When Steve and I went to church on Sunday, hardly a soul wore a mask. In our neon green ones, we felt like swamp monsters. None of the kids or kids’ leaders (that we saw) wore masks. We (naively? stupidly?) assumed that the adults working closely with the kids had been vaccinated.

When we got a text on Tuesday that someone who had worked with our kids that Sunday was unvaccinated and had tested positive, our first thought was “Wow, that was reckless.” But we thought we’d be fine. We had gone a year and a half without getting COVID, and Steve and I were just a few weeks out from being fully vaccinated (we got our first shot literally the first day we got to the States, which happened to be the day before church).

SPOILER ALERT: We all got COVID.

And I’m writing this in my COVID fog because I want to capture how my brain is working right now. I hope my writing is bearable. I hope I’m getting my points across. But I’m hazy, I’ll tell ya.

I’m disappointed in The Church. I’m disappointed that we can’t ask why. That doing something to protect others is seen as a political statement that comes with its own judgments.

And I have my personal regrets as well. When we got to church and saw the dearth of masks, why didn’t we hightail it outta there? I don’t know. But that’s our fault. We take full ownership of that.

Coming full circle, I think it’s time for The Christians to start taking a little look inward, asking some “why” questions, and definitely asking if maybe they’ve gotten it wrong on some things. As I am a Christian, I will be doing this as well. To take it one step further, I think it’s what God would want us to do. On the podcast The Faith Angle, Kirsten Powers and Jonathan Merritt talk about how doubting things about God and the Bible and religion means that your faith is alive. What an interesting perspective.

So maybe you fear wearing a mask or getting a vaccine will communicate to people that you are a Biden-idolizing, abortion-loving liberal.* But what if wearing a mask or getting a vaccine is how you can show Jesus’ love — by communicating that even though you might not want to do this, you’re doing it on the off chance that it might help others.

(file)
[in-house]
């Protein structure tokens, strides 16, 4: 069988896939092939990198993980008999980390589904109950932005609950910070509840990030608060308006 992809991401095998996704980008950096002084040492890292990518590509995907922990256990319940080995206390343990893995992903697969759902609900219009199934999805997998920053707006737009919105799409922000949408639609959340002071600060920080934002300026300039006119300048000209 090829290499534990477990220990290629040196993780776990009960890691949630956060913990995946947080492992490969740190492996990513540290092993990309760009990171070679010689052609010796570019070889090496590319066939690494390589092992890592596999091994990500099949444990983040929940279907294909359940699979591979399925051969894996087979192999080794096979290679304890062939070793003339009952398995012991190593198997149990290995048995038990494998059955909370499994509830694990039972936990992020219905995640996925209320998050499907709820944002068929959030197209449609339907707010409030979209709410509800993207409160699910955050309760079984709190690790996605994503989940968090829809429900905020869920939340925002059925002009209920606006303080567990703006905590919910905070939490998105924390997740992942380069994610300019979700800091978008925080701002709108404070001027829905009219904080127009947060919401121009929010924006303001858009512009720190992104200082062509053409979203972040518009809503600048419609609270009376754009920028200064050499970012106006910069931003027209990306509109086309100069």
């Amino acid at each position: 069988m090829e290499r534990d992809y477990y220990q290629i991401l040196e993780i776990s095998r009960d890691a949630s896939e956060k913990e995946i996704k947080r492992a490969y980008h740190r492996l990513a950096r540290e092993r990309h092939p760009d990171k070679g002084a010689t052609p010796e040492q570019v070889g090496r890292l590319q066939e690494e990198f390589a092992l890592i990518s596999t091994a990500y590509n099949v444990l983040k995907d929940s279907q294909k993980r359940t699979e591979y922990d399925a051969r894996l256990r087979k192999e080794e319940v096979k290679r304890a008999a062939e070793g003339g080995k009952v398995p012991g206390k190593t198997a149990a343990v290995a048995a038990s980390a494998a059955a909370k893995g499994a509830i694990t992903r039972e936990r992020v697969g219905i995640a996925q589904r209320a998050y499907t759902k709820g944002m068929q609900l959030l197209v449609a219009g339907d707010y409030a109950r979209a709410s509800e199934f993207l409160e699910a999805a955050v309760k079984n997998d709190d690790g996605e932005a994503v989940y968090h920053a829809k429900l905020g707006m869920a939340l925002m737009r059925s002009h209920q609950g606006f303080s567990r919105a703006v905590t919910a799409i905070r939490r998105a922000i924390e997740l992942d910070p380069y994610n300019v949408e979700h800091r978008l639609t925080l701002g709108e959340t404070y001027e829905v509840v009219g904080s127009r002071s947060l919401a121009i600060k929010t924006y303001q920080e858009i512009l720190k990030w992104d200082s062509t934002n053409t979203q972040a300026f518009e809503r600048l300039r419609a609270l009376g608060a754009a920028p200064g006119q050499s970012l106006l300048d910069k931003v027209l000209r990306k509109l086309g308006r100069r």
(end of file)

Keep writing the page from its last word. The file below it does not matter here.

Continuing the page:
Because my understanding of Christianity is that it’s about others.

*To those people who choose not to get vaccinated and live a stay-relatively-at-home-or-around-a-few-designated-people kind of life, I’m not talking to you. I’m talking to the people who are living life in a pandemic as “life as normal,” or treating life in a pandemic as some political thing, or treating life in a pandemic as a way the secular world is trying to undermine God.

And another note: if anyone from this particular church reads this, please contact me directly and let’s chat. I’m not trying to hurt anyone’s feelings, but I felt I should be candid in relaying my experience.

7 thoughts on “Church in the Time of COVID

  1. Stacy July 4, 2021 / 2:41 am

    Well said Jen. I’ve been asking why for a long time and it’s caused me to feel unsettled enough to have to leave our church home….and I miss the community. And the mask thing is mind-boggling. I would have never, in a million years, thought masks could be political.

    Liked by 1 person

    • Jen Knapp July 4, 2021 / 2:57 am

      It’s been a weird, weird year with the pandemic becoming political. I can’t help but think that the former president really cultivated a culture of distrust in science.

      I’m sorry to hear about your church situation. Seems there should be a community of people that loves Jesus without all the other garbage.

      Like

  2. oweneiv July 4, 2021 / 9:44 am

    You have had an epiphany!!! I’d love to talk. So sorry you have all been sick. love, Owene

    Liked by 1 person

  3. knapptyme@hotmail.com July 4, 2021 / 2:40 pm

    I’d like to add that The Church seems heaven-bent on saving souls from hell, but not concerned enough with saving people from living through hell whether that be from poverty, a pandemic, or political persecution.

    Liked by 1 person